In part two of Vincent Dorsey's series about what it's like to be a UA athlete, he shows the importance coach Dennis Mitchell puts on academics.
- The Buchtelite's Tony Bosma also wrote about the Zips' wild weekend in two different locales.
I wrote about the crazy year former kicker Jon McClain has had.
I'll post it below...
Jon McClain is a football player. Or is it futbol?
Two weeks ago, McClain had his sights set on finishing his finance degree at the University of Akron, then trying out for a professional soccer team.
Friday night, he stood before hundreds of fans, kicking field goals and extra points for the Canton Legends of the American Indoor Football Association.
McClain must have felt like Bill Murray in Groundhog Day.
This has happened before, right? Yep.
Akron football coach J.D. Brookhart recruited McClain from the men's soccer team to kick extra points and field goals in midseason.
Heading into his senior year of at Wayne High School near Dayton, McClain was getting attention from Notre Dame, Georgia Tech and Ohio State for his football skills. Then he got sick with mono. Then he mysteriously suffered nerve damage to his kicking leg.
Poof! There went the recruiters and talk of scholarship offers. And he was left with soccer, which wasn't all bad. By the end of his career, McClain had earned all-conference and all-region honors on the Zips soccer field.
But that career took a bizarre twist in September when McClain put on shoulder pads for the first time since high school. Brookhart asked soccer coach Caleb Porter to send over a handful of potential kickers to take the spot of struggling Matt Domonkos, who had missed four extra points in as many games.
Being a former top-tier high school kicker, McClain earned a spot on the team.
Brookhart admitted he had never heard of such a tryout - or even a player double dipping in two college sports in the same season.
"In high school it's pretty common, but not in college," he said.
Brookhart's unorthodox plan worked. The same week of the tryout, McClain drilled his first extra point against Kent State. He finished the year making nine of 11 extra points and four of six field goals.
"He was quiet, reserved, but the players took to him right away," Brookhart said.
Even Domonkos befriended the man who assumed his job.
"Matt was really supportive of me," McClain said. "I know it must have been hard for him."
The real story, however, is how McClain played two sports at the same time.
"It was impossible," McClain said, laughing. "I was going from practice to class to everywhere."
Hey, UA students, imagine juggling your finance classes with any sport. Then add another sport to your agenda. Now you realize that your class schedule comes in direct conflict with football practice.
"I tried not to skip, but I had to do it sometimes," McClain said.
(Jon, I think your professors understood.)
After football season, McClain decided to finish his degree and shoot for professional soccer. After all, that's the sport in which he had built such a sterling reputation over the past four years.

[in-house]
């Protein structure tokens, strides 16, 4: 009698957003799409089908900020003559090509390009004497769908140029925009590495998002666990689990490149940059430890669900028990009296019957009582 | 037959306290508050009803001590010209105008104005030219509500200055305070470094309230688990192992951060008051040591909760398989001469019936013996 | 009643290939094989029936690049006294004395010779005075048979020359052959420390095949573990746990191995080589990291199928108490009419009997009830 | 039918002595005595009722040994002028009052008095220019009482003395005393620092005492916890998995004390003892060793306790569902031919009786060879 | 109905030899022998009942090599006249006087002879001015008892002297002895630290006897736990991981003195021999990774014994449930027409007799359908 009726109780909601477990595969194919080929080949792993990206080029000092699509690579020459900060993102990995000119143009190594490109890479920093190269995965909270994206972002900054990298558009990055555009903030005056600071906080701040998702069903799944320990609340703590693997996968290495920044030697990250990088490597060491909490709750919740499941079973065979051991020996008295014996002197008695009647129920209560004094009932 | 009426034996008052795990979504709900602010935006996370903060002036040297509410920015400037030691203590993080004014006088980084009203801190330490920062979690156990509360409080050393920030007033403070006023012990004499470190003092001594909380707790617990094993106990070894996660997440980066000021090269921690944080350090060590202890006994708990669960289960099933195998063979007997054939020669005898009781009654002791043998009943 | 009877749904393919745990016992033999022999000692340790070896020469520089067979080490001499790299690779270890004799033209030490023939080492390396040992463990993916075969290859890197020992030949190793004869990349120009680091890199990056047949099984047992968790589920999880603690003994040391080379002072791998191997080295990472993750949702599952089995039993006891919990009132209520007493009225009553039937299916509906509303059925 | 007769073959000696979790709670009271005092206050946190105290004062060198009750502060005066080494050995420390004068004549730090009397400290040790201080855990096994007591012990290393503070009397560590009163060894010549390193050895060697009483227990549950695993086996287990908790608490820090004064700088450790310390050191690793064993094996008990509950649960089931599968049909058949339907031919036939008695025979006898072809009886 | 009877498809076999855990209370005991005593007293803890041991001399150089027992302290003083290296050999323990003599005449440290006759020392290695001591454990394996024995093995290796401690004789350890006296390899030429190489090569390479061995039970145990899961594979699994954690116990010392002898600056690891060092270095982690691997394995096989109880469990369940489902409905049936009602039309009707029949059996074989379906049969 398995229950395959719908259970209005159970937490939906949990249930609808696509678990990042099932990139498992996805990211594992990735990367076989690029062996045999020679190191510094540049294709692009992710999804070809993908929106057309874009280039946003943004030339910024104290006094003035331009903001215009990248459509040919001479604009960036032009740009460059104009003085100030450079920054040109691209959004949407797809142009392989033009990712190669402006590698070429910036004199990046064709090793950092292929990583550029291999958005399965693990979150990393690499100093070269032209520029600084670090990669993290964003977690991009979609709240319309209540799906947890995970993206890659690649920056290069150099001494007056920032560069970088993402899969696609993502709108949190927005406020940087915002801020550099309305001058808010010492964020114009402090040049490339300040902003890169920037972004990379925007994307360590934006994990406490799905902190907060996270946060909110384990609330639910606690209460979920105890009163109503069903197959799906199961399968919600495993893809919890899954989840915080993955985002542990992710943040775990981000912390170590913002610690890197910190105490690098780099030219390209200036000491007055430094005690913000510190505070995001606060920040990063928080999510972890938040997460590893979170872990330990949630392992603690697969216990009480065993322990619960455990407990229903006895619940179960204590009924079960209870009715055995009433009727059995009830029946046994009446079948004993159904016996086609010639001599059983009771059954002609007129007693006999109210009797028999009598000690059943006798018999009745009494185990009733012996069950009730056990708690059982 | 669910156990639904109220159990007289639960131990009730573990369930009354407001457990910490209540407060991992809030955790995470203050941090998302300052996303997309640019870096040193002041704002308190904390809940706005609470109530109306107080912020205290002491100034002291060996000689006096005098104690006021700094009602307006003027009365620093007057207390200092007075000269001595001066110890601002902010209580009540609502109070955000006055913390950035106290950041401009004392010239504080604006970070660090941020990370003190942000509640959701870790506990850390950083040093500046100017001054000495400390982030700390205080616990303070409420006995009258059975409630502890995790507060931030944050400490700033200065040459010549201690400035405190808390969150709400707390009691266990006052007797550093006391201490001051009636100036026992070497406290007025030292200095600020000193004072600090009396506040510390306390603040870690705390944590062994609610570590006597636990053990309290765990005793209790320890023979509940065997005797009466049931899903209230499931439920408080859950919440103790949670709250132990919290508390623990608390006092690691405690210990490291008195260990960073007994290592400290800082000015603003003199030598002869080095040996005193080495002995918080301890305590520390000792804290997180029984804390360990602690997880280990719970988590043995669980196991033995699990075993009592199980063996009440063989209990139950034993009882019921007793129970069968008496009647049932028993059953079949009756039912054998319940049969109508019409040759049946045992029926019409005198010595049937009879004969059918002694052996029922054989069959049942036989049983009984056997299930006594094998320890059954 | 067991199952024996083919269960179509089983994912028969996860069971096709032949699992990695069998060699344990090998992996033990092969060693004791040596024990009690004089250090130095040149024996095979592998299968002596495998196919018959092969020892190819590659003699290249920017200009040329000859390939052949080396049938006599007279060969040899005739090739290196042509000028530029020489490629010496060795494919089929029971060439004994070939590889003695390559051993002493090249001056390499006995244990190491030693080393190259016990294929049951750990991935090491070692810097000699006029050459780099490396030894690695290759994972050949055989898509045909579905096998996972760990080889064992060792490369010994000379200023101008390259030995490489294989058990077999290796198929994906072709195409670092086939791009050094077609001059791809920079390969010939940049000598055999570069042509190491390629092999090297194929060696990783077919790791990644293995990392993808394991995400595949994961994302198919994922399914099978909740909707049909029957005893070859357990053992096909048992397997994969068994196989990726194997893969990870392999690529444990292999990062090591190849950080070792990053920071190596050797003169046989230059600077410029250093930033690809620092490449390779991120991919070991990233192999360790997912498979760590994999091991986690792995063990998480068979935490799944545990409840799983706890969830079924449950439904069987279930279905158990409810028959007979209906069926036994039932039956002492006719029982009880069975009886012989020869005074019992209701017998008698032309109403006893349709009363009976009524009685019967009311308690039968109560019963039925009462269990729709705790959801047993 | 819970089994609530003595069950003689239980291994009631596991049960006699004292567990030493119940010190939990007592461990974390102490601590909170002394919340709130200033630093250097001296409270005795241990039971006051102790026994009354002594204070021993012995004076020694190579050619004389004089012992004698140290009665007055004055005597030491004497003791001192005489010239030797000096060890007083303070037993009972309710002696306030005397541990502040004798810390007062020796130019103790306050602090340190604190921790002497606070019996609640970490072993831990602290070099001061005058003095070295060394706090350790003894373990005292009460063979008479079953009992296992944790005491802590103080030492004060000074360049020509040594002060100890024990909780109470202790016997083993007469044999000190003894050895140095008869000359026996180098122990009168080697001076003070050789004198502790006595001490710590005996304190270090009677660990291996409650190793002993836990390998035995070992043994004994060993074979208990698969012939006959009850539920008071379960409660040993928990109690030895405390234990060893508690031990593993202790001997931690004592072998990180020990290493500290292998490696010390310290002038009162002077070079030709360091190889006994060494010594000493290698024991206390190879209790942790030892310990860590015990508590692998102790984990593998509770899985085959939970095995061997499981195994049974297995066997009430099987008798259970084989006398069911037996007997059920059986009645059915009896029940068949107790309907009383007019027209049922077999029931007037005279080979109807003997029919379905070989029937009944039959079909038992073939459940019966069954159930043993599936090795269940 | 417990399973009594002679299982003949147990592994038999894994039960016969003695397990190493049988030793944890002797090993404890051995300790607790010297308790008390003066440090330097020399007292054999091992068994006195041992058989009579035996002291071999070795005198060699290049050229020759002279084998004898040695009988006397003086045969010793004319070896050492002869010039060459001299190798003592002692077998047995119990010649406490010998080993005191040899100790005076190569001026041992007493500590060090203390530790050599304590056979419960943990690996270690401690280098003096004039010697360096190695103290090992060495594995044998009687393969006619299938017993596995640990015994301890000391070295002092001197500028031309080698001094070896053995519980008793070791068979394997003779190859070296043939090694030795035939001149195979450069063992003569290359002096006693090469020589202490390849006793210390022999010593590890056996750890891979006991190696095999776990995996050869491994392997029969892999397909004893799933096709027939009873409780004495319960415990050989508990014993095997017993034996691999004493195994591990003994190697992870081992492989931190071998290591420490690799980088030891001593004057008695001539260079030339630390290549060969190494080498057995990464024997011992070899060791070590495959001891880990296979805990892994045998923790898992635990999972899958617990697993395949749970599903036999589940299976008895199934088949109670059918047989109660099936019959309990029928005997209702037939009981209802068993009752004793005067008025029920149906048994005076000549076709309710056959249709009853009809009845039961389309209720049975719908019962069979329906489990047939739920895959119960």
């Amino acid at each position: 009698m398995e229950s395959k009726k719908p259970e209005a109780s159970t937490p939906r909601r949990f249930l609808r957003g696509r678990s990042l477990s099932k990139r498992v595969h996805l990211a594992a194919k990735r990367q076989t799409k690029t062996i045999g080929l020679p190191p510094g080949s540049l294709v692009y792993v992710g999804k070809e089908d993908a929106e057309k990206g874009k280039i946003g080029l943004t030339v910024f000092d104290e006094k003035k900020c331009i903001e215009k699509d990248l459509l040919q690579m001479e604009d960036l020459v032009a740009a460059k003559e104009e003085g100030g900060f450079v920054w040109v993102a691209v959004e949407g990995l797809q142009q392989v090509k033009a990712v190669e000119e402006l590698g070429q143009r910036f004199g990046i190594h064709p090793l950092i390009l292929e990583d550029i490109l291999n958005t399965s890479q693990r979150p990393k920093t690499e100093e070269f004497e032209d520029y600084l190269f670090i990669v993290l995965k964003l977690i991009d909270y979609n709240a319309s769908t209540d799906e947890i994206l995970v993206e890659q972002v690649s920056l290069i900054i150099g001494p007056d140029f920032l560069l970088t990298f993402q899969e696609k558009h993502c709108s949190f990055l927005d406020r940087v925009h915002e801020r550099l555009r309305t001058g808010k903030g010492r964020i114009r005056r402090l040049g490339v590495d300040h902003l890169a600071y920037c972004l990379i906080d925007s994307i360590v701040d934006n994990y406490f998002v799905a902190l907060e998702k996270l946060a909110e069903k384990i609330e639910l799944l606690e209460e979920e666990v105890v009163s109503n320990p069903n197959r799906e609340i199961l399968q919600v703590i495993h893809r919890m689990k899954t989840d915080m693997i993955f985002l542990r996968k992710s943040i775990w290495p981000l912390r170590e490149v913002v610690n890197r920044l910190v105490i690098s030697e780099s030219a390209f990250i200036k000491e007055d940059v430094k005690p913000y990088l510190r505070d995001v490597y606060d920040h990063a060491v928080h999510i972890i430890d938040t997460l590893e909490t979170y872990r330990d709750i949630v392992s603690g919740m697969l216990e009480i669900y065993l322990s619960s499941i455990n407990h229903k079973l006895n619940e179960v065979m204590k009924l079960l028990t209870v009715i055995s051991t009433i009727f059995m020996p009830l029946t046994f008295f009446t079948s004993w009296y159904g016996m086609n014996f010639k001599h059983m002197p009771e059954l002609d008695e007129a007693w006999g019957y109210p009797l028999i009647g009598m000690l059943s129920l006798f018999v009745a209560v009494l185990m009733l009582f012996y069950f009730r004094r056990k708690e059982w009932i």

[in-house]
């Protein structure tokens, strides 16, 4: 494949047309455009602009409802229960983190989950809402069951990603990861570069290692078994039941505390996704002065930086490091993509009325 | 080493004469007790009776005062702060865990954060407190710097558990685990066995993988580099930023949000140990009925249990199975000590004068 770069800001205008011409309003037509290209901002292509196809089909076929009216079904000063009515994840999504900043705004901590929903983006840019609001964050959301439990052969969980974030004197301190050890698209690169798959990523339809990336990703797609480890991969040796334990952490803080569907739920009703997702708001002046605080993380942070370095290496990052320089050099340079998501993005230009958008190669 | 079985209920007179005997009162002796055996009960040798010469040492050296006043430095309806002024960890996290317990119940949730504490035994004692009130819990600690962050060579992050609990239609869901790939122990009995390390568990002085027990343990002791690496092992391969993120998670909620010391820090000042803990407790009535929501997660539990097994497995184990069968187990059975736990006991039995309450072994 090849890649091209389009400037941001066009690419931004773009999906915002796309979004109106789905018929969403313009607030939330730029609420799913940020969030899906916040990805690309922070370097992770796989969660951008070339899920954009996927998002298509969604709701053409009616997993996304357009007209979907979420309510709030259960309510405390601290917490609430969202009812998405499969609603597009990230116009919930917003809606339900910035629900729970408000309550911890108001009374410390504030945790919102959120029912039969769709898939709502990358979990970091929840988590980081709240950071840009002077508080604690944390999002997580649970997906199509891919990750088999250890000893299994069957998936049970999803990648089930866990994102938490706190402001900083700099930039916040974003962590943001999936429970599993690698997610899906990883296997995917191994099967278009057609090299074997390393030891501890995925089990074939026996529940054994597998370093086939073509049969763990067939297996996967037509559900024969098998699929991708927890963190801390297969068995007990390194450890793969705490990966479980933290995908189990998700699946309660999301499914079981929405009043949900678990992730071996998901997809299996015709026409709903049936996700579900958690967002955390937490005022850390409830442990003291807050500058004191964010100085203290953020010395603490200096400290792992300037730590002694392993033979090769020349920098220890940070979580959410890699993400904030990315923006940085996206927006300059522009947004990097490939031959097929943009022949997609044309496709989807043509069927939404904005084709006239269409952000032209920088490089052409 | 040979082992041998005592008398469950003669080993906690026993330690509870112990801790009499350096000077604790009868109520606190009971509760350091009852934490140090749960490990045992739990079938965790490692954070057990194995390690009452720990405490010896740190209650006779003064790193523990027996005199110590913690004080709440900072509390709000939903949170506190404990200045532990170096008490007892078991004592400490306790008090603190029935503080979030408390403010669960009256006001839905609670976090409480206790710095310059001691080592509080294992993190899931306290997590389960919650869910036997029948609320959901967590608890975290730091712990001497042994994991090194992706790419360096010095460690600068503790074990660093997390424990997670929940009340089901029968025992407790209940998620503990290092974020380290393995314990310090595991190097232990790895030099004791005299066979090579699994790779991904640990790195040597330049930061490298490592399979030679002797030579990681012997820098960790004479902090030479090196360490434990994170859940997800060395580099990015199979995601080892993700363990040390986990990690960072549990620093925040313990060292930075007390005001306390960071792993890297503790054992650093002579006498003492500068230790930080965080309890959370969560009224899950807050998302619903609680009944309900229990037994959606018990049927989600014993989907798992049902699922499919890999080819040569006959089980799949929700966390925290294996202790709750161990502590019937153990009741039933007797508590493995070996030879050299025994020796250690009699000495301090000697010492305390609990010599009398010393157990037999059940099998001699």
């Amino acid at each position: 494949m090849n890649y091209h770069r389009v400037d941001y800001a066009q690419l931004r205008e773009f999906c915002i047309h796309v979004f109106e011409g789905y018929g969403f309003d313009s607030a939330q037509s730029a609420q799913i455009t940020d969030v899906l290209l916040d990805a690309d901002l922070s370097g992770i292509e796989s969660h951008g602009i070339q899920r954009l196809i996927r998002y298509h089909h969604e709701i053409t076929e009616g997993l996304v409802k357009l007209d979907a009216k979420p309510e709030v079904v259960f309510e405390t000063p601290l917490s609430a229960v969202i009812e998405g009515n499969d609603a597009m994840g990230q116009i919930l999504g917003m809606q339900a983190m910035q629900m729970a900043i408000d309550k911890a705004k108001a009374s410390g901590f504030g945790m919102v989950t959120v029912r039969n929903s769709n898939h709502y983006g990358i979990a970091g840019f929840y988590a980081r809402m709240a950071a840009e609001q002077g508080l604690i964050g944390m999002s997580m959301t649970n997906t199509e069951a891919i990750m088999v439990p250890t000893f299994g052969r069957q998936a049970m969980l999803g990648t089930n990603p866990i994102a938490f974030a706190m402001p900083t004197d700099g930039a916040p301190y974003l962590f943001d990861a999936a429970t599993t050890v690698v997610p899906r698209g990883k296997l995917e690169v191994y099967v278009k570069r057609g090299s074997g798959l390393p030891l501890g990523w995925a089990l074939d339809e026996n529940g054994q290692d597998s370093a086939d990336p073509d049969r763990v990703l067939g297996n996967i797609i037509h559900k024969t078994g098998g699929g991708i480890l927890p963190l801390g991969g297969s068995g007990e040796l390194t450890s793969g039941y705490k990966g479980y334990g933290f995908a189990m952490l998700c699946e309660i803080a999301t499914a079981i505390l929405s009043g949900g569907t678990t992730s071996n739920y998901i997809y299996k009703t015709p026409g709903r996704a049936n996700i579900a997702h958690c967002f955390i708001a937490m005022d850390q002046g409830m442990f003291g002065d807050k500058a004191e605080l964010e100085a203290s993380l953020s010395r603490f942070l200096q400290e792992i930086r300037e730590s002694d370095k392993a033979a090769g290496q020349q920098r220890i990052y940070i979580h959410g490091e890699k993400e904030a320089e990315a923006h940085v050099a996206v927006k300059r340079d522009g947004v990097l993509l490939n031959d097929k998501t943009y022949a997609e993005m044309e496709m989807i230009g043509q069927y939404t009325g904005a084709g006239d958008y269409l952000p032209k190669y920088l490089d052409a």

Then came another one of these bizarre twists to which McClain should be accustomed by now.
The Canton Legends parted with their kicker after he missed a plane to an important game - a game that broke the team's 12-game winning streak. A decent kicker would have won it for them.
Much like the Indianapolis Colts, who sought relief from their "idiot kicker" Mike Vanderjagt, Legends coach Bobby Olive went looking for an Adam Vinatieri. Bill Morgan, who works as a play-by-play announcer for both the Legends and the Zips, suggested the coach give McClain a shot.
Because players are paid $300 for a win and $250 for a loss, it wouldn't be a full-time job. McClain is enrolled in classes at UA this semester. He agreed to give it a shot.
The 5-foot-8, 140-pound former Zip outperformed the other tryout participants and won the starting gig for Canton.
"Jon's pure leg strength was the major factor," Olive said.
Once again, it was just days after the tryout that McClain aced his first extra point.
Chalk it up as another eccentric strategy that paid off.
McClain's kicking style suits the AIFA well, team owner Joe Hoffman said. The team plays at the Canton Civic Center, where the rafters and scoreboard hang fairly low. Players with high trajectory on their kicks tend to sense rejection with a loud "thud."
"McClain has a very strong, line-drive kick, so that works for him," Hoffman said. "He has been a good addition."
In two games, McClain has drilled five of six extra points, made his only field goal attempt and even converted a "rouge," which awards a team one point when a kicker sends the ball through the uprights on a kickoff.
Not bad, considering the goal posts are nine feet apart, unlike 18 feet in college.
Despite the success, McClain's plans have not changed. He says he still wants to pursue soccer professionally.
Regardless, Brookhart adores that his former Bo Jackson is continuing his career.
"It's great," Brookhart said. "The kid has a love for football."
Or is it futbol?
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